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Exposing Hidden Assets in an Ohio High Net Worth Divorce

Exposing Hidden Assets in an Ohio High Net Worth Divorce
May 10, 2016 Shannon Dawes
How to prepare for a divorce in Ohio

The resolution of financial issues in an Ohio divorce will have a profound financial impact on the standard of living and financial security of both spouses and their children. The complexity of these fiscal issues increases exponentially in high net-worth divorce proceedings. Many affluent divorcing couples are business owners or otherwise self-employed. Spouses that derive their income from sources other than hourly wages or salary on a W-2 often understate income, hide assets, and otherwise attempt to manipulate the outcome of financial matters in a marital dissolution, such as alimony (referred to as “spousal support in Ohio), property division, and child support.

The process of “smoking out” hidden assets and underreported income in a divorce is one of the most important and challenging tasks in a martial dissolution involving a high-value marital estate. If the divorce has been planned for a reasonable period before the actual commencement of the proceedings, a spouse might transfer marital assets (e.g. assets purchased from business earnings during the marriage) to third-parties, fail to make disclosure of cash payments, or acquire assets with a straw purchaser. Whether a third-party, straw purchaser, or falsified documents are used to prevent a judge from considering specific assets or a portion of income, effective use of discovery tools is essential to facilitate an equitable division of marital assets, as well as appropriate spousal support and child support orders.

Use of Discovery to Uncover Hidden Assets and Income

Our Columbus divorce lawyer recognizes the cost of discovery must be weighed against the financial benefit. When the value of an estate is substantial, more intensive discovery efforts often will be justified. The discovery process might start with interrogatories, subpoenas, depositions, and document production requests. If your spouse fails to comply with these discovery tools, our law firm will often file a motion to compel production of the information or documents, which asks the judge to impose sanctions for non-compliance.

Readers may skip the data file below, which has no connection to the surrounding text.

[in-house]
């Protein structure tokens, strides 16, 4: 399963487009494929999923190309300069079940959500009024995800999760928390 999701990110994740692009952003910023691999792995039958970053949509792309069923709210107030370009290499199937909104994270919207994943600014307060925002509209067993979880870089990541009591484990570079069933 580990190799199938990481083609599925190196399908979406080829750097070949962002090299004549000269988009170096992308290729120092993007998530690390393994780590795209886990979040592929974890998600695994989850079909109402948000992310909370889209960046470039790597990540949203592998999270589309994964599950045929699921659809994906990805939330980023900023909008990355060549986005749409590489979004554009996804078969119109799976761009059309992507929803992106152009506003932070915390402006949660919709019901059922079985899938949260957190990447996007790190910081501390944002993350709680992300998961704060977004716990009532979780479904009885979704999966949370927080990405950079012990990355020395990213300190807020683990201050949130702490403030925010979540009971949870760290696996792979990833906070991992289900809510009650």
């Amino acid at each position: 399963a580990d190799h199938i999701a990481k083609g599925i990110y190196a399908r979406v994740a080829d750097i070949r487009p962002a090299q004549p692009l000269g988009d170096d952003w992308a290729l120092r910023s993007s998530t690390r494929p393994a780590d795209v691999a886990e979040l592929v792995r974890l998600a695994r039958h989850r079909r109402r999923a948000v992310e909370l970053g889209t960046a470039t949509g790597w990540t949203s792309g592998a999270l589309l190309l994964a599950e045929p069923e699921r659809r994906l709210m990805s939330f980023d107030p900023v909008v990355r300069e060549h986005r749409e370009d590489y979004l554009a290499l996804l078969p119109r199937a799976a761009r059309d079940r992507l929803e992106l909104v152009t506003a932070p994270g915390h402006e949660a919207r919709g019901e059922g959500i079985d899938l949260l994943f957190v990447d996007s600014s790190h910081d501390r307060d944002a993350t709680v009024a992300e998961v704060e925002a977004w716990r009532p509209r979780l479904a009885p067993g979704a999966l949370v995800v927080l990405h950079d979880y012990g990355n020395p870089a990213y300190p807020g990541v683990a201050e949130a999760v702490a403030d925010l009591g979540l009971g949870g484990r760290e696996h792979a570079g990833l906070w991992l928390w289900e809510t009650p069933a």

In some cases, more extensive investigation techniques might be necessary. Our divorce lawyers routinely look beyond the raw numbers in tax returns, profit and loss statements, bank records, credit card invoices, and similar financial documents. When we identify discrepancies or trace funds, this information can be used to expose misrepresentations or non-disclosure of assets or income by a spouse. A meticulous review of the documents or tracing might expose efforts to divert income or assets to other entities or individuals.

Strategies to Prevent an Equitable Distribution of Marital Property

The tactics used to prevent an equitable distribution of marital property vary widely depending on the nature of the property or funds a spouse is trying to keep from the purview of a spouse and judge. Some examples of approaches a spouse might use to prevent fair orders regarding marital property, alimony, or child support include:

Placing Assets in the Names of Others: Personal property, vehicles, investment certificates, and other assets might be titled in the name of relatives, friends, or closely connected business entities. Investment certificates, cash, and other assets might be hidden in a secret safety deposit box.

Deferring Bonuses, Commission, or Other Compensation: A spouse might arrange with an employer or company to defer bonuses, stock, commissions, or other compensation or benefits temporarily to reduce the total value of a compensation package.

Phony Personal Loans: Personal loan payments that you do not recognize should be carefully scrutinized. Phony loans from business associates, friends, or relatives might be fraudulent, which means so-called “loan payments” are just a strategy for hiding funds.

Undervaluing Businesses: There are multiple methods of valuing a business. The estimated value of a business might be distorted by under-reporting revenue on financial statements, P&L’s, and tax returns. Assets also might be kept off the books to depress the value of the business. In some cases, a business valuation expert might need to be hired to prove that a spouse is misrepresenting the value of the business.

These are just some of the ways that spouses hide property and funds in high net-worth divorces in Ohio. If you have questions about the equitable distribution of property in a divorce, we welcome the opportunity to talk to you and answer your questions. We invite you to call Dawes Legal, LLC at 614-733-9999 or submit an inquiry form through this website to schedule your initial consultation right here.